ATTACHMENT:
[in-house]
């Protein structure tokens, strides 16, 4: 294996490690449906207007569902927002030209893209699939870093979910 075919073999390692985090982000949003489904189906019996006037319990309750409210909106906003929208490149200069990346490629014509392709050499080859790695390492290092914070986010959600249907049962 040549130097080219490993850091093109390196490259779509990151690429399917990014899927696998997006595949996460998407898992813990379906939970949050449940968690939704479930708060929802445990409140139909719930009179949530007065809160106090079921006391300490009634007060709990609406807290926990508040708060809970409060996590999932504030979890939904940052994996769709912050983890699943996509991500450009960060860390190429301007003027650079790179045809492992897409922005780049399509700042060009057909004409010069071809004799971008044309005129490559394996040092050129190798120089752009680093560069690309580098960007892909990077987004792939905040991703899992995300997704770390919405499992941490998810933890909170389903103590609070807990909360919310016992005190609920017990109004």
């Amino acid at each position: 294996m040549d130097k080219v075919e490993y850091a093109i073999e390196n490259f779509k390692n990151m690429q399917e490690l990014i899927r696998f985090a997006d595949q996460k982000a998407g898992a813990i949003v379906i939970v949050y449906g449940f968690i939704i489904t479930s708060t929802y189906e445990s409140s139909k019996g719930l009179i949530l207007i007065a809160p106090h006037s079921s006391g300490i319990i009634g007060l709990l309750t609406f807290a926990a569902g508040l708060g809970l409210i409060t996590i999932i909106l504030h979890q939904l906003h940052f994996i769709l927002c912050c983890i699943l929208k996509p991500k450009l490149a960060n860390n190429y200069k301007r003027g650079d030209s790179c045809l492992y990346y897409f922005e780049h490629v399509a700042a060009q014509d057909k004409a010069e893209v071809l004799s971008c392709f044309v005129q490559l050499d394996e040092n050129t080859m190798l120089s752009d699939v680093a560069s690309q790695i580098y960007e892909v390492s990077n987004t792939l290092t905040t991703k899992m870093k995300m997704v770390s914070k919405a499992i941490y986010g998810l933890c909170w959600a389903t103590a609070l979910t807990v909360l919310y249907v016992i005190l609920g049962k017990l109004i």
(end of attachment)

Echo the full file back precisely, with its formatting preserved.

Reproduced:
[in-house]
């Protein structure tokens, strides 16, 4: 294996490690449906207007569902927002030209893209699939870093979910 075919073999390692985090982000949003489904189906019996006037319990309750409210909106906003929208490149200069990346490629014509392709050499080859790695390492290092914070986010959600249907049962 040549130097080219490993850091093109390196490259779509990151690429399917990014899927696998997006595949996460998407898992813990379906939970949050449940968690939704479930708060929802445990409140139909719930009179949530007065809160106090079921006391300490009634007060709990609406807290926990508040708060809970409060996590999932504030979890939904940052994996769709912050983890699943996509991500450009960060860390190429301007003027650079790179045809492992897409922005780049399509700042060009057909004409010069071809004799971008044309005129490559394996040092050129190798120089752009680093560069690309580098960007892909990077987004792939905040991703899992995300997704770390919405499992941490998810933890909170389903103590609070807990909360919310016992005190609920017990109004």
């Amino acid at each position: 294996m040549d130097k080219v075919e490993y850091a093109i073999e390196n490259f779509k390692n990151m690429q399917e490690l990014i899927r696998f985090a997006d595949q996460k982000a998407g898992a813990i949003v379906i939970v949050y449906g449940f968690i939704i489904t479930s708060t929802y189906e445990s409140s139909k019996g719930l009179i949530l207007i007065a809160p106090h006037s079921s006391g300490i319990i009634g007060l709990l309750t609406f807290a926990a569902g508040l708060g809970l409210i409060t996590i999932i909106l504030h979890q939904l906003h940052f994996i769709l927002c912050c983890i699943l929208k996509p991500k450009l490149a960060n860390n190429y200069k301007r003027g650079d030209s790179c045809l492992y990346y897409f922005e780049h490629v399509a700042a060009q014509d057909k004409a010069e893209v071809l004799s971008c392709f044309v005129q490559l050499d394996e040092n050129t080859m190798l120089s752009d699939v680093a560069s690309q790695i580098y960007e892909v390492s990077n987004t792939l290092t905040t991703k899992m870093k995300m997704v770390s914070k919405a499992i941490y986010g998810l933890c909170w959600a389903t103590a609070l979910t807990v909360l919310y249907v016992i005190l609920g049962k017990l109004i």